As Graeme Smith reminded everyone on Wednesday, he has made a career out of “looking ugly”. Yet after the 281-run defeat to Australia in the first Test last week, the South African captain will need to call on every bit of experience he has garnered from almost 11 years in the job to deal with the revitalised Mitchell Johnson.
England’s destroyer-in-chief was at it again at Centurion, taking just four balls to twice claim the scalp of the captain on his way to match figures of 12 for 127 in a crushing victory. But Smith is nothing if not a believer in his own ability, so his sniffiness over Johnson’s recent successes before the second Test, which starts in Port Elizabeth this morning, was not altogether surprising.
“I truly believe that the wicket played a big role in the success that he had. The stats, even in the Ashes, say that he picked up a lot of lower-order wickets,” Smith said, conveniently ignoring the fact that eight of Johnson’s latest haul were top-six batsmen. “It’s important not to get caught up in the hype. Obviously we know Mitchell has bowled extremely well, bowled aggressively. We all know that creates headlines, creates stories, creates fanfare.”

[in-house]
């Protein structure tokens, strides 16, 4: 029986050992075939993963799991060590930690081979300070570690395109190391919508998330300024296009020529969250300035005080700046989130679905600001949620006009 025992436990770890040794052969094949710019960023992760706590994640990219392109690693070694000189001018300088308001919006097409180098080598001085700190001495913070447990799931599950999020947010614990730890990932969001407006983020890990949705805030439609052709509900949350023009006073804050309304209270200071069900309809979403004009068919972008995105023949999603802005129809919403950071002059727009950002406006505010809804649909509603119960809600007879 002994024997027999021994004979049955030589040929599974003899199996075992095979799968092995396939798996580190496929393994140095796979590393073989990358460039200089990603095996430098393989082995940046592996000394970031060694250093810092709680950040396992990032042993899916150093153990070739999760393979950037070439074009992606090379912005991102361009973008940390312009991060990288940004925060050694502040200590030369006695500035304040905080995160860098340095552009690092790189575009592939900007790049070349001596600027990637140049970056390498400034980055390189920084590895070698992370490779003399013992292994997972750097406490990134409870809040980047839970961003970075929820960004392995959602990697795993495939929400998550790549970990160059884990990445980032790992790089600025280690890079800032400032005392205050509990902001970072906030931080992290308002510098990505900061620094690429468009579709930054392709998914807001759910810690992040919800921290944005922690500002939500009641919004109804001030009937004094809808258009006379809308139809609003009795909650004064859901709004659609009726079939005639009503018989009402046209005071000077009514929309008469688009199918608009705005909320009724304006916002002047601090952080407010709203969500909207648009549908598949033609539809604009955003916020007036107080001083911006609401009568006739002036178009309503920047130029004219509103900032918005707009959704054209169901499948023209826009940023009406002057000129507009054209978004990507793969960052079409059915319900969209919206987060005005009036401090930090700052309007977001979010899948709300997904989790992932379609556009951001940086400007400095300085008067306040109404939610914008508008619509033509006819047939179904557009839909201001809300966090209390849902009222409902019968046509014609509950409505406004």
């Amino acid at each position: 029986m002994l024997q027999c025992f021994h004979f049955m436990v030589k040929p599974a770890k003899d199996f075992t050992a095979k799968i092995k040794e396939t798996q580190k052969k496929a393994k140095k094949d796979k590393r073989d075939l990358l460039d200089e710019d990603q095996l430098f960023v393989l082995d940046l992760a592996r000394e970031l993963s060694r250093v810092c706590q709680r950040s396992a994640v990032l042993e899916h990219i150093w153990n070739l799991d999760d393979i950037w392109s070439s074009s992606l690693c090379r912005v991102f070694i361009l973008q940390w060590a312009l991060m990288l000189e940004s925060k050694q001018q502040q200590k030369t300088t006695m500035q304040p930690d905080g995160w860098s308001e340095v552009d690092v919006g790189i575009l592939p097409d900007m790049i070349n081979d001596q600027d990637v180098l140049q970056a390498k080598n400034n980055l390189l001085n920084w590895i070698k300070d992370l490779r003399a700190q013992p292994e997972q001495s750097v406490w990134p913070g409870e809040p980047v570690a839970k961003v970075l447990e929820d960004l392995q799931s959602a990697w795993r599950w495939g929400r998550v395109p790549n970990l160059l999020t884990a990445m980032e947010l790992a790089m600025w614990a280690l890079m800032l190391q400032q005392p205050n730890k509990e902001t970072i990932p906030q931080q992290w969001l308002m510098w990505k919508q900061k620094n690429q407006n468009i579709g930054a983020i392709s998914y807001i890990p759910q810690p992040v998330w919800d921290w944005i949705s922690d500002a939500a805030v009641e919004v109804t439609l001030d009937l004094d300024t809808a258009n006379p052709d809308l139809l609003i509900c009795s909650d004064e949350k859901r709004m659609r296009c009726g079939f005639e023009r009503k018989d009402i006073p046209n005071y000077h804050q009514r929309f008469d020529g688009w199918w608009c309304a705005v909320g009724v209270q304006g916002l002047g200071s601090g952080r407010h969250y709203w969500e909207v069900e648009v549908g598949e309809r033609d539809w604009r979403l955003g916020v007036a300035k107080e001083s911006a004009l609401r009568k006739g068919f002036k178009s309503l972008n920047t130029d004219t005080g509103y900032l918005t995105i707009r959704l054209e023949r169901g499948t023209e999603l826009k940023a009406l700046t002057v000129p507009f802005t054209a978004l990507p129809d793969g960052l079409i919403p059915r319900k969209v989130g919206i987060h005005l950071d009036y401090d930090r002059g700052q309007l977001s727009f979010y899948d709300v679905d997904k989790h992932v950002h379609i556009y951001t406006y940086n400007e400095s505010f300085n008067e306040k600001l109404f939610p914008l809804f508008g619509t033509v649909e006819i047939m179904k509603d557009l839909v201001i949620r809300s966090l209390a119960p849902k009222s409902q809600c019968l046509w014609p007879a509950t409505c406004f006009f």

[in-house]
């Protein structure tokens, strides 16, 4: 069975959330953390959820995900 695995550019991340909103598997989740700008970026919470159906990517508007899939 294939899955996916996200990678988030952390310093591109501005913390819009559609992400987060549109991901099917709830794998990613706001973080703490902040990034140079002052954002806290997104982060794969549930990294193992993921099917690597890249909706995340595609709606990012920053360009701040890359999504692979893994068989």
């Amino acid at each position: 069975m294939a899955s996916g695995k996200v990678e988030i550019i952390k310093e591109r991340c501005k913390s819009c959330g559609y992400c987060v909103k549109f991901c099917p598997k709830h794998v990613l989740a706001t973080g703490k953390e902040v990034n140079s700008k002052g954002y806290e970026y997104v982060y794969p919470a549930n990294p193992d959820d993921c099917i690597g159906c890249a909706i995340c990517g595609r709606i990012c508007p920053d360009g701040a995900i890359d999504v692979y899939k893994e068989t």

Smith added: “I’ve faced Mitchell a lot of times – times where he’s had the better of me and times I’ve had the better of him. One dismissal doesn’t make you lose credibility. A lot of guys have been able to perform against the fastest bowlers in the world over a long time. I’ve made a career out of looking ugly. If I can keep doing that I’ll be happy.”
The decision to insert Australia at Centurion backfired spectacularly on Smith, who is under increased scrutiny from the South African media after the baffling abandonment of their world-record run chase in the first Test against India in December. Victory in the second Test ensured they eventually won that series but former captain Shaun Pollock believes the 33-year-old must lead their recovery.
“I wouldn’t say he’s under any more pressure than usual as captain,” Pollock told The Independent, “but as an opening batsman he has the opportunity to set the tone for the match and if he can post a good score, I can see South Africa coming back.”
It is five years since the Proteas lost two successive Tests – during their last series defeat to Australia in 2008-09.
“I don’t think you can say Johnson has got into their heads but it was a brilliant performance,” Pollock added.
“We’ll have to see whether he can keep up that kind of form for the whole series like he did against England but it’s up to South Africa to come up with a plan.”Reuse content